Credit crisis could affect Anna Maria budget
Anna Maria city commissioners learned the hard facts of being at the low end of the municipal credit market at their Sept. 23 public hearing, when they unanimously approved a $2.2 million operating budget for 2008-09 budget and a property tax drop from 2.0415 to 1.7882 mills.
While the new budget and tax rate is a decline of 12.4 percent from last year’s figure, city treasurer Diane Percycoe tempered the news of a drop in taxes when she told commissioners that the city’s $1 million line of credit might not be funded immediately because of the federal credit crisis.
The city has a line of credit in its new budget to fund stormwater-improvement projects and some money has already been drawn from the account.
Percycoe said the Florida League of Cities and the Florida Association of Counties, where the city obtained its credit line, has problems that are “causing a delay in the city receiving the funds.”
“The demand for commercial paper is small,” especially from a city that wants just $1 million, she said. The situation is “volatile,” and much depends upon the federal government acting swiftly to resolve the crisis.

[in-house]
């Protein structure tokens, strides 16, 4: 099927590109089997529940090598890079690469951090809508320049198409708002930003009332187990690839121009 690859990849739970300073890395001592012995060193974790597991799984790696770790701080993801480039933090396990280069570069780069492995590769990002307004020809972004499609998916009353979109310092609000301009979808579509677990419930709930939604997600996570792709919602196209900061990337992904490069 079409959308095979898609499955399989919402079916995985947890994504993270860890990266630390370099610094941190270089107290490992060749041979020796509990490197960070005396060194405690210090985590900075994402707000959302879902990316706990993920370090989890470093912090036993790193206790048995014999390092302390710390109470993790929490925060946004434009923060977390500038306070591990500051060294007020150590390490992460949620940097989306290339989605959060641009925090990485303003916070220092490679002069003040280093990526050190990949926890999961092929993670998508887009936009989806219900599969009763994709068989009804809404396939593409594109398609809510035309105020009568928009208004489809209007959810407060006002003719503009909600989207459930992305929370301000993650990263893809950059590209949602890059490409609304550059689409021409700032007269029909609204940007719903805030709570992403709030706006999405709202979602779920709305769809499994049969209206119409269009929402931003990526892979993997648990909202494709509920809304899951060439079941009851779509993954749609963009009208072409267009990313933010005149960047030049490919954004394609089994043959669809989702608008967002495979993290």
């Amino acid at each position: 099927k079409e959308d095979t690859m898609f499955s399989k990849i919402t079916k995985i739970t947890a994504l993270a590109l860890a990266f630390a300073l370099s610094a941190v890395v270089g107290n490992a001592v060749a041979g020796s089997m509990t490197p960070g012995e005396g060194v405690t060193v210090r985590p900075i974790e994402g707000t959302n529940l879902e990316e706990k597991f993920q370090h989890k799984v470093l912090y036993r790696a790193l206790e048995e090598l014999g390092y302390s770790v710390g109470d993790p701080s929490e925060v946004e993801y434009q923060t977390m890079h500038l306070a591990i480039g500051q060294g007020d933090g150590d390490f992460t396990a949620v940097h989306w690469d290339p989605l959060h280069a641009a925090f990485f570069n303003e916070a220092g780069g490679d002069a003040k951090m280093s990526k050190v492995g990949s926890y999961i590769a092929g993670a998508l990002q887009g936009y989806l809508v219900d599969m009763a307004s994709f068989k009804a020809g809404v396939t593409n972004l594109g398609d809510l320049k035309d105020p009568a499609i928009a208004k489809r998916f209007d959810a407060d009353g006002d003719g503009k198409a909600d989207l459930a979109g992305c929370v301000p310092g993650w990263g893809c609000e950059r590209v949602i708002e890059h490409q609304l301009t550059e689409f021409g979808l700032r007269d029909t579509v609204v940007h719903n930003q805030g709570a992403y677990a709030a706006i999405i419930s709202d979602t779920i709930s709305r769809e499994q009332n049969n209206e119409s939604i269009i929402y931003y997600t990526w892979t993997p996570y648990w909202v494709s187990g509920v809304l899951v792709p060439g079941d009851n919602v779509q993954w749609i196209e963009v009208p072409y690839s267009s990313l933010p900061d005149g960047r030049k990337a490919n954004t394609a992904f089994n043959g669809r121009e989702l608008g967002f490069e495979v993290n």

She promised to provide the commission with more information at its Sept. 25 meeting. (See separate story.)
“Hopefully things will calm down soon,” she said.
“We are just one of many cities with this problem,” said Mayor Fran Barford.
Aside from discussion of the line-of-credit issue, commissioners moved swiftly to approve the $2.2 million budget that lowers the ad valorem tax rate to 1.7882 mills.
Commissioner Dale Woodland said the city staff had done a great job in preparing a budget using a new method of budgeting. “This is the best budget, something you should be proud of,” he said to the staff.
“I really like it that everyone involved knew where they were going with the budget,” Woodland added.
And it appeared that members of the public also approved the budget. No city residents attended the hearing and two commissioners — Duke Miller and Christine Tollette — were absent.
While the operating budget is $2.2 million, the total budget is $3.9 million, including the delayed $1 million line of credit. The city also has $764,000 in grant money in the budget.
The 2008-09 operating budget of $2.2 million is down 6 percent from the $2.24 million needed to run the city in fiscal year 2007-08. The contingency fund will have about $58,000, while the city’s reserve fund will maintain 38 percent of revenues, Percycoe said.
The new millage rate of 1.7882 mills represents a 12.4 percent drop from the rollback rate of 2.0415 mills. Taxing authorities are required by state law to begin their budget with a rollback of the millage rate to a rate, which will generate the same revenue as in the previous year.
A mill is $1 for every $1,000 of assessed value of property, less any exemptions. The rate can be lowered through the adoption of the budget at public hearings on the spending plan, but once the commission establishes a tentative rate, it cannot be raised by the commission.
For a house valued at $525,000 in Anna Maria, with a $25,000 homestead exemption, the property tax bill from the city would be $894.10.